Why not field-level validations?

July 04, 2017 0 Comments

Why not field-level validations?



04 Jul 2017

If you have made a React form with any kind of validation, you may think to yourself:

Well, it kind of feels boilerplate’y to validate all the fields in the form component and then pass down the error messages.
Wouldn’t it be cool to have something like <Input ... isRequired /> and have it show the red border instead?

It’s certainly tempting to “cut the boilerplate”!

The boilerplate is bad, right?

As it stands, though, there are several… issues with doing something like this.
Let’s see.

1. Validation status isn’t “local” to fields

Turns out, if we keep the state of whether a field is valid in the input component, the form component won’t know about the status of each field.


It means:

  • you won’t be able to disable the submit button if some fields are invalid
  • conditionally show some other field depending on the validation status of this one
    and so on.

One immediate idea might be to pass in onValidationStatusChanged to each input… but then you’ve come a whole circle and are back to the boilerplate.
Not only that, there would be other issues with that.
Read on.

A more thought-out idea might be to implement a clever field that would “automagically” put its validation status into the form component’s state.
This is, in fact, what React Reform does.
That is a bad idea on several counts:

  • implicit APIs are harder to understand
  • the data flow is reversed

2. Not all validations are field-centric

It’s true that some validations operate in the context of a single field.
That is not always the case, however.

Going for the field-centric approach, you now have to introduce a different API, pretty much like the boilerplate that you’re looking to get rid of, just to support this case.

So you’re not actually getting rid of the boilerplate.
But you now have two different APIs for what’s essentially the same fucking thing.

3. Data flow is reversed

In Re act, the view is traditionally a representation of some data, some state.

When you see a list of todos in a todo app, it’s just a rendering of the array of todo objects.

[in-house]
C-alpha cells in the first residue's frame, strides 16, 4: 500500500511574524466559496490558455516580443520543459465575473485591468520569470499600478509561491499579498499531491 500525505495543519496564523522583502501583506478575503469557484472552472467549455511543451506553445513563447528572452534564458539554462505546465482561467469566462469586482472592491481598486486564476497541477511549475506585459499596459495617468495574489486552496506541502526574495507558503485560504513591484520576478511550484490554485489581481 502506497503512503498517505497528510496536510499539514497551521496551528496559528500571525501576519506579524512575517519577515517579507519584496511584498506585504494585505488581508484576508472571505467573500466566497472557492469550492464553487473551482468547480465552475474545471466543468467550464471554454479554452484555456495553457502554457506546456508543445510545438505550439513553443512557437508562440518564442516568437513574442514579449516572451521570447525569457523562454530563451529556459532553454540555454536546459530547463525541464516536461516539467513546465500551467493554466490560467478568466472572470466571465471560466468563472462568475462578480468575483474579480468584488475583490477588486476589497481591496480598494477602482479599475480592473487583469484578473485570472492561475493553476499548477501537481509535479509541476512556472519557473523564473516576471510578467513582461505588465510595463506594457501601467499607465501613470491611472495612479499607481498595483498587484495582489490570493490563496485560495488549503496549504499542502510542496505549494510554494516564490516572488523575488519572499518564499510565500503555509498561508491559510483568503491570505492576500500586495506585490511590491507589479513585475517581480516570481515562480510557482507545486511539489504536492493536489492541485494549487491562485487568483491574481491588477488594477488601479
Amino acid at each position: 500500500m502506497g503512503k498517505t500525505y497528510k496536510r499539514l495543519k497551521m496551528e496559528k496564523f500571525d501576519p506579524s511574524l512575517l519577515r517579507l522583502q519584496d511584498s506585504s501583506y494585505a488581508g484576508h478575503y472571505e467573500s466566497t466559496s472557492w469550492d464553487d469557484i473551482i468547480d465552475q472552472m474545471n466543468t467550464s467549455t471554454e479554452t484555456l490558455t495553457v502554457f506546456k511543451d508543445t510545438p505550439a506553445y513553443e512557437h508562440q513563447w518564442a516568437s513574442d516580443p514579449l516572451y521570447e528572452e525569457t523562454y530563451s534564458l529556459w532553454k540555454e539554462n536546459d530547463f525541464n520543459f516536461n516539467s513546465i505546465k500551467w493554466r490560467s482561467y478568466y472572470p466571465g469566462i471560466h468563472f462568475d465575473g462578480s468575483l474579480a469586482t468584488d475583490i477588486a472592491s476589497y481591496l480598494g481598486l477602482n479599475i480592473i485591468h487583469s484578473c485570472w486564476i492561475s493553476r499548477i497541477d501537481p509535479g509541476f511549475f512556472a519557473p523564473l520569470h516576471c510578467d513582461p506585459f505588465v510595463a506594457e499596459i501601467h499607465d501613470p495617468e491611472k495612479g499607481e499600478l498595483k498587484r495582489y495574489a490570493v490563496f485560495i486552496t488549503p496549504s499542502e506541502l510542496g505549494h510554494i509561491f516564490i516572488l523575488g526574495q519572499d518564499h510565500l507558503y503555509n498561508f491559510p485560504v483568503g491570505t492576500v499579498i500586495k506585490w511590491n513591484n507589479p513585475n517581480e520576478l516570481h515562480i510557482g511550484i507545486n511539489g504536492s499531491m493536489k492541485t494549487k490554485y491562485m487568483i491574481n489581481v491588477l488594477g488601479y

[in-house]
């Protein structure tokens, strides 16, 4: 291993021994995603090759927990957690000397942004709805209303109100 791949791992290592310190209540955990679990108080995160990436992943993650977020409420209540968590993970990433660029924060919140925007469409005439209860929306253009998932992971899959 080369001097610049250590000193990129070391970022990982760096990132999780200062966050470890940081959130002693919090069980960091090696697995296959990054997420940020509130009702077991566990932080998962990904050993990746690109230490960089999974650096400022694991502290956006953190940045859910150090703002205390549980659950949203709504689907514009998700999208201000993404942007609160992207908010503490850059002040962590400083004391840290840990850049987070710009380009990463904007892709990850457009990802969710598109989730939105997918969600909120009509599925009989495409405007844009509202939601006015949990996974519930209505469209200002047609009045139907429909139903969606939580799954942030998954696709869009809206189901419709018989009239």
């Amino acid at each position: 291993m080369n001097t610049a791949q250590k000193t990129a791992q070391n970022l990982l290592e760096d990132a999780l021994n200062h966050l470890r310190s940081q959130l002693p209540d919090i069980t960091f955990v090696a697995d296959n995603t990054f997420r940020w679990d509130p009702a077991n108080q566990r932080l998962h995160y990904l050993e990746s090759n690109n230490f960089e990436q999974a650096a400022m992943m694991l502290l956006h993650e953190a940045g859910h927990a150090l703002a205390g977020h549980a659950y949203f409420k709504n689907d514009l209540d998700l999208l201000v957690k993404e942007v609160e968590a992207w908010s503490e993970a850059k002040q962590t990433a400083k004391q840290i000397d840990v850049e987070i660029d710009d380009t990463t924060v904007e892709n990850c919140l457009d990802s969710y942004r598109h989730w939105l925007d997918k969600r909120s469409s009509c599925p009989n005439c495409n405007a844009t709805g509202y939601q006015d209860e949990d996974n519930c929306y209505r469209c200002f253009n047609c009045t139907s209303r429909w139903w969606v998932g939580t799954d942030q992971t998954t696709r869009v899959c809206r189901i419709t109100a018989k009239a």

In much the same way, a form component is where Things Happen™ in React forms.
A form owns its data — aka values of its inputs.
It’s only natural if the form also expresses its data validation rules somewhere inside.

A form component is a unit, you could say.

However, when validation rules become buried in render, this data relationship is effectively removed.
You now have to carefully scan the render method to understand how’s the form, as a whole, validated.

Two examples where this is Done Right™ are:

  • self-rolled validations from the instant field validation post:

    function validate(email, password) { // true means invalid, so our conditions got reversed return { email: email.length === 0, password: password.length === 0, }; 
  • Redux-form, which makes this data relationship first-class, by accepting a validation function in the form decorator:

    const validate = values => { const errors = {}; if (!values.email) { errors.email = 'Required'; } if (!values.password) { errors.password = 'Required'; } return errors; 
    export default reduxForm({ form: 'signInForm', validate,

(The list is not exhaustive, of course!)

4. All fields have to be on-screen

While often, you’d want to validate everything that’s visible on the screen, there could be cases for when a field is not displayed — but should be validated nevertheless.

Multi-step forms are one such example.

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